The Daily Stream: Mindhunter Is A Pristine, Pitch-Black Study In Obsession

(Welcome to The Daily Stream, an ongoing series in which the /Film team shares what they've been watching, why it's worth checking out, and where you can stream it.)

The Series: "Mindhunter"

Where You Can Stream It: Netflix

The Pitch: "Mindhunter" is a gorgeous slow-burn psychological thriller with a pitch-black heart. The series follows FBI profiler Holden Ford (Jonathan Groff), an overconfident young agent who all but invents the field of criminal profiling in the 1970s. Ford's character is inspired by John E. Douglas, whose book forms the basis for the series. Holden has an unnerving scientific curiosity about criminal behavioral patterns that leads him down the darkest of rabbit holes. He and his team, which includes old school agent Bill Tench (Holt McCallany) and psychologist Wendy Carr (Anna Torv), find themselves chatting with the sickest serial killers in America on a quest to better understand, and ultimately prevent, violent crime. As the series unfolds, their immersion in such bleak work has unexpected consequences for their own minds and relationships, not to mention the field of criminal investigation as a whole.

Why it's essential viewing

Though "Mindhunter" was created by Joe Penhall, it's often credited as a David Fincher joint — with good reason. The "Zodiac" filmmaker directs seven of the show's 19 episodes, and his pristine, perfectionist vision is all over the series. Every second of "Mindhunter" looks sharp, and the series is soaked in Fincher's signature olive tones, with fantastic cinematography and unparalleled editing. Every flawless bit of filmmaking works to heighten the dangerous obsession that drives both the team and the killers they hunt. "Mindhunter" pulls off an incredible slight of hand, managing to strike fear in the hearts of viewers without ever showing a murder. Instead, we hear them described in great, shudder-inducing detail by some of the most talented actors working today.

The show's first season focuses on Ed Kemper, the real-life necrophiliac who killed eight people, including his own mother. Kemper is played here by Cameron Britton, and the actor imbues him with a near-hypnotic freakiness that's impossible to look away from. By the end of the deliberately paced first season, Kemper has slipped his fingers inside Holden's own mind, to deliciously terrifying effect. When he becomes a lesser presence in season two, the show's twisted ethos has corrupted our expectations so much that it's almost sad to see him go. The second season is as taut as the first, though, with an overarching plot about the Atlanta child murders that shines a light on the weaknesses in Holden's research. It also introduces the BTK Killer, shown in deeply unsettling clips that keep him hovering around the edges of the show like a boogeyman. As if that's not enough, Charles Manson also shows up, portrayed with jarring accuracy by Damon Herriman.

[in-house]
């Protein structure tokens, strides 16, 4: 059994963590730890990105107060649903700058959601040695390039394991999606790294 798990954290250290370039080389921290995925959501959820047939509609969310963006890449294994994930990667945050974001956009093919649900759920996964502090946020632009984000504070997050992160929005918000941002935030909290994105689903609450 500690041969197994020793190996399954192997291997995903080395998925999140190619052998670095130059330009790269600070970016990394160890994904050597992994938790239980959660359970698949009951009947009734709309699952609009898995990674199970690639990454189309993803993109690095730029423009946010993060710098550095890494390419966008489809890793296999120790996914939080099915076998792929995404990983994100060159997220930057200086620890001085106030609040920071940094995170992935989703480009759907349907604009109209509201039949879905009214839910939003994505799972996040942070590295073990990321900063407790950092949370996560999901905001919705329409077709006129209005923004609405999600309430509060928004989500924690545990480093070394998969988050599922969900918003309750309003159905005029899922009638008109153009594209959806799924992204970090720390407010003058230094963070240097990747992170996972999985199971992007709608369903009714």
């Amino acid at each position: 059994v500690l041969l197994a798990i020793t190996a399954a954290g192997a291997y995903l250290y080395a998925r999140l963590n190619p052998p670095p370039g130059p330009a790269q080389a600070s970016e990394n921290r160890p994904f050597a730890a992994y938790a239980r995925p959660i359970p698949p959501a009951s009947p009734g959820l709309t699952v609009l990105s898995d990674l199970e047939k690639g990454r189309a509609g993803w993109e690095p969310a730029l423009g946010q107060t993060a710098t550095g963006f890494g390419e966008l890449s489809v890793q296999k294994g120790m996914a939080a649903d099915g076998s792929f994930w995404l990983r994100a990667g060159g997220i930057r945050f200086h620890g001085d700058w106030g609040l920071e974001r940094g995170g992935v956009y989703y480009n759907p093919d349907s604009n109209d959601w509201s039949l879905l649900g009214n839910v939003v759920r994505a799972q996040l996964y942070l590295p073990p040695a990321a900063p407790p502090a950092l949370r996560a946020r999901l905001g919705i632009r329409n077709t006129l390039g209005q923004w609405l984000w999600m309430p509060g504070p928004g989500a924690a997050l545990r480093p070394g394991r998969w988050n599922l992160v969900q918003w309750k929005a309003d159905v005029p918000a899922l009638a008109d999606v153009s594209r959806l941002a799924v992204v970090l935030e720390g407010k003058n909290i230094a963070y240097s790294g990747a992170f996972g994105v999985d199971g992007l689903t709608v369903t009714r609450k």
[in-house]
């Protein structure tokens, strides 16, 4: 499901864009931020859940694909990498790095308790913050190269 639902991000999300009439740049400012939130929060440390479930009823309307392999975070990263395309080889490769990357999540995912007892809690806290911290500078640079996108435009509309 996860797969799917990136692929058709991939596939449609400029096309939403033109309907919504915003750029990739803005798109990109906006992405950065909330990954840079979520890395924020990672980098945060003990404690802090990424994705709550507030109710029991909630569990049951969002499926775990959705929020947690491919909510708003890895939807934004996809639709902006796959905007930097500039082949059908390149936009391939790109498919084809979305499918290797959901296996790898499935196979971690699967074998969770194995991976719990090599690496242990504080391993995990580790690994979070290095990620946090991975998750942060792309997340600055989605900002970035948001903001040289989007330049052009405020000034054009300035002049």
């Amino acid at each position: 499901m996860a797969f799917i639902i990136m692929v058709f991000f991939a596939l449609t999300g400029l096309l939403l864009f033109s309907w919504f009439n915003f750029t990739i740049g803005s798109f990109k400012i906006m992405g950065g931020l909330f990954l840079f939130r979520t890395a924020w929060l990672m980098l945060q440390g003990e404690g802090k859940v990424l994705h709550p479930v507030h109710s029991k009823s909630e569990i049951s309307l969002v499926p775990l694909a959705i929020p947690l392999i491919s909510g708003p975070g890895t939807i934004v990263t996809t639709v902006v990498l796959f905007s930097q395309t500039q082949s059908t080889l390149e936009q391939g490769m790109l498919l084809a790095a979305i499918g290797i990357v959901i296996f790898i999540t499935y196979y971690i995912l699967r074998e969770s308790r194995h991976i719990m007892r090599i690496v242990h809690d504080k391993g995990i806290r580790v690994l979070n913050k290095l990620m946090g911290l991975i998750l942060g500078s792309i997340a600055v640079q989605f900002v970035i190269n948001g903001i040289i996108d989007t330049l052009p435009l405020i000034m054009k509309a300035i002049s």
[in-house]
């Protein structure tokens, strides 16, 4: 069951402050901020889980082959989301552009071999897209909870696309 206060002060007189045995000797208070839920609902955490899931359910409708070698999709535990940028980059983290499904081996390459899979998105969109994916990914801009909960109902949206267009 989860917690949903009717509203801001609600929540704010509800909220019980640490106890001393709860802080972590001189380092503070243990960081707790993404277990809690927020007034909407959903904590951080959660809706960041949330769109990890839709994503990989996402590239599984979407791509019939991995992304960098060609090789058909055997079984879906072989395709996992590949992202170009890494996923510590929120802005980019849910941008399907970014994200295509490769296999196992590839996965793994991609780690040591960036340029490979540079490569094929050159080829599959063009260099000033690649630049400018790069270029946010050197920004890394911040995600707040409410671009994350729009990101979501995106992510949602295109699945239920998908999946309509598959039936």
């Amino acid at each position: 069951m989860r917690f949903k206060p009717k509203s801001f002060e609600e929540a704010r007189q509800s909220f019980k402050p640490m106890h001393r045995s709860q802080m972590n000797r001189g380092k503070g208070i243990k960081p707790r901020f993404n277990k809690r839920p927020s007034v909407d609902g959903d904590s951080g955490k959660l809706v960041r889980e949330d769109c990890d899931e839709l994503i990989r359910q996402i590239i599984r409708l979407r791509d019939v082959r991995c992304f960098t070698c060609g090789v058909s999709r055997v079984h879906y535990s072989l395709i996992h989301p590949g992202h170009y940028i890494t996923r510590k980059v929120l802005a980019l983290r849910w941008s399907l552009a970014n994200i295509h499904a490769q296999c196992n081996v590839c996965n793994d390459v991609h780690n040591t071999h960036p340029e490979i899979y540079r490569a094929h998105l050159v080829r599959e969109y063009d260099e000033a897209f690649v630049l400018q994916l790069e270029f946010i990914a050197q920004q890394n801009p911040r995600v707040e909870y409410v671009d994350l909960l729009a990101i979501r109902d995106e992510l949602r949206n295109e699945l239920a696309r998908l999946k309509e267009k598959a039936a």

"Mindhunter" is undoubtedly for fans of true crime, but it's less interested in sensationalizing the brutality at its core than it is in figuring out the price of letting this stuff into our heads in the first place. The profilers who inspired the series did the work that led to the public knowing — and becoming fixated with — the grisly details of noteworthy crimes, basically creating the craving the modern craving for true crime content as we know. 

Fincher and Penhall clearly still have plenty of narrative and ethical avenues left to explore, but for now, the show's future seems to be in limbo. Regardless, the masterful two seasons we do have on Netflix are more than capable of pulling any unsuspecting viewer who clicks "play" into their dark, near-perfect orbit.